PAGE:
The OFCCP Continues To Demand More From Federal Contractors
Time 4 Minute Read

By proposing to amend its Scheduling Letter and Itemized Listing, the Office of Federal Contract Compliance Programs (“OFCCP”) is at it again, imposing greater burdens on federal contractors.  Following its recent proposal to strengthen contractors’ affirmative action efforts for veterans, the OFCCP has now issued a proposal to modify its Scheduling Letter and Itemized Listing used in compliance reviews and compliance checks.  On May 12, 2011, the OFCCP published Notice in the Federal Registry requesting comments on its proposed changes.  The current Scheduling Letter and Itemized Listing are set to expire on September 30, 2011.  Comments on the proposed changes must be submitted by July 11, 2011.

If the proposed changes are accepted as drafted, contractors will face increased compliance obligations when responding to audits.  Although several of the proposed changes merely clarify requests in the current Itemized Listing, many of the changes will require contractors to provide new information and detailed data that was not previously requested in audits.  Several of the more significant proposed changes are explained below.

Leave Policies.  Under the proposed changes contractors must provide employment leave policies including policies that address pregnancy leave, the Family and Medical Leave Act and accommodations for religious observances and practices.  If these policies are contained in employee manuals or handbooks, contractors should provide the handbook or manual.  This proposed change is notable because the current Itemizing Listing does not address these issues,  which are typically handled by the Wage and Hour Division of the Department of Labor or the Equal Employment Opportunity Commission.

Detailed Demographic Information.  The proposed Itemized Listing requires contractors to provide applicant, hire, promotion and termination data by specific race/ ethnicity group, instead of by categories of minority and non-minority.  The OFCCP explains that contractors should list this data based on the following race/ ethnicity categories; African American/Black, Asian/ Pacific Islander, Hispanic, American Indian/Native Alaskan, and White.

Job Title and Job Group.  The OFCCP has proposed that applicant, hire, promotion and termination data be submitted by both job group and job title.  Currently contractors may submit this information by either job group or job title.

Pool Data.  The proposed changes would also require contractors to provide the “actual pool of candidates who applied for or were considered” for promotions and additionally the “actual pool of candidates who were considered for terminations.”  Under the current Itemized Listing contractors need only provide the number of individuals promoted or terminated, the pool data is not required.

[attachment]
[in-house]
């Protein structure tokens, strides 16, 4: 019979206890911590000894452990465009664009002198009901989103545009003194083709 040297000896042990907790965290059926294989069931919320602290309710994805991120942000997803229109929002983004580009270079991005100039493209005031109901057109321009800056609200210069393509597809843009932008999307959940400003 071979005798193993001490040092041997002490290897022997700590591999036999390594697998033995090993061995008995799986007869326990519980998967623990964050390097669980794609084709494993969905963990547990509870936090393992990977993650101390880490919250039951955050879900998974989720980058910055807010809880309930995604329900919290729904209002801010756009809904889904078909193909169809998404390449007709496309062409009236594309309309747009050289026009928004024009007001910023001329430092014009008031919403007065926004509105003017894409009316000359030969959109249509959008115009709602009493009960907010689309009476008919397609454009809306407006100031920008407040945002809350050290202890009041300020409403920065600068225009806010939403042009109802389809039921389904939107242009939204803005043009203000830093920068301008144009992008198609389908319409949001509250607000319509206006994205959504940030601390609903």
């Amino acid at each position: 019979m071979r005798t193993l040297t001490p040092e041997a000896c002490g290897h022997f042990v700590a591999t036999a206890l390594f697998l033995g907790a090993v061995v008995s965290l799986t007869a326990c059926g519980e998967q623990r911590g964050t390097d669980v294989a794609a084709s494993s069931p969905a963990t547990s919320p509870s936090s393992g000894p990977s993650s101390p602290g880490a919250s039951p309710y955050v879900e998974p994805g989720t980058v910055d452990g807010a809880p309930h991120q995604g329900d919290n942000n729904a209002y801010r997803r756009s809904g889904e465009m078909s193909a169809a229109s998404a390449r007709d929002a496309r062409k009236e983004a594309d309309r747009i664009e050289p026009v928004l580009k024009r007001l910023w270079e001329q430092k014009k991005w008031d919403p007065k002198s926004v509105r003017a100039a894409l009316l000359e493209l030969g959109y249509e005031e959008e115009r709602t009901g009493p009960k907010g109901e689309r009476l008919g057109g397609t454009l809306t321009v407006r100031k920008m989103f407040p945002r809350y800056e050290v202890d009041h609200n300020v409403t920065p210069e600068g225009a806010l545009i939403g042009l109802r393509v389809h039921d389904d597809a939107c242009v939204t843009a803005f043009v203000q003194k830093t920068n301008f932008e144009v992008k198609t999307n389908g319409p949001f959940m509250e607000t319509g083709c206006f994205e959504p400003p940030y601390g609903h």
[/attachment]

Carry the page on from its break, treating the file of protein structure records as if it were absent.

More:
Additional Compensation Data.  The amended Itemized Listing makes major changes to its request for compensation data.  The proposed changes would require contractors to provide individual employee compensation data rather than aggregate compensation data, which is requested in the current scheduling letter.  This information would need to be provided by particular racial/ethnicity group rather than by minorities as a whole.  The proposed changes also require contractors to identify separately the following information; base salary, wage rate and hours worked, bonuses, incentives, commissions, merit increases, locality pay and/or overtime.  Finally, contractors would be required to produce any documentation and policies relating to compensation practices, including such policies used to explain the factors and reasons for compensation decisions.

Veterans’ Employment Reports.  The OFCCP’s proposed changes would require contractors to provide their VETS 100 and/or VETS 100A reports for the last three years.

Although in explaining the proposed changes the OFCCP states that the revisions “will reduce the overall burden on contractors,” the opposite seems to be true.  If the proposed changes are accepted contractors will not only have to provide more information and more detailed data in an initial response to an audit, but they will need to track and collect this new information.  This will likely require contractors to make significant adjustments to both their human resources practices and technologies.  Because the current Scheduling Letter and Itemized Listing are set to expire in September 2011, contractors should be aware of these possible changes so they can respond to future audit letters appropriately.


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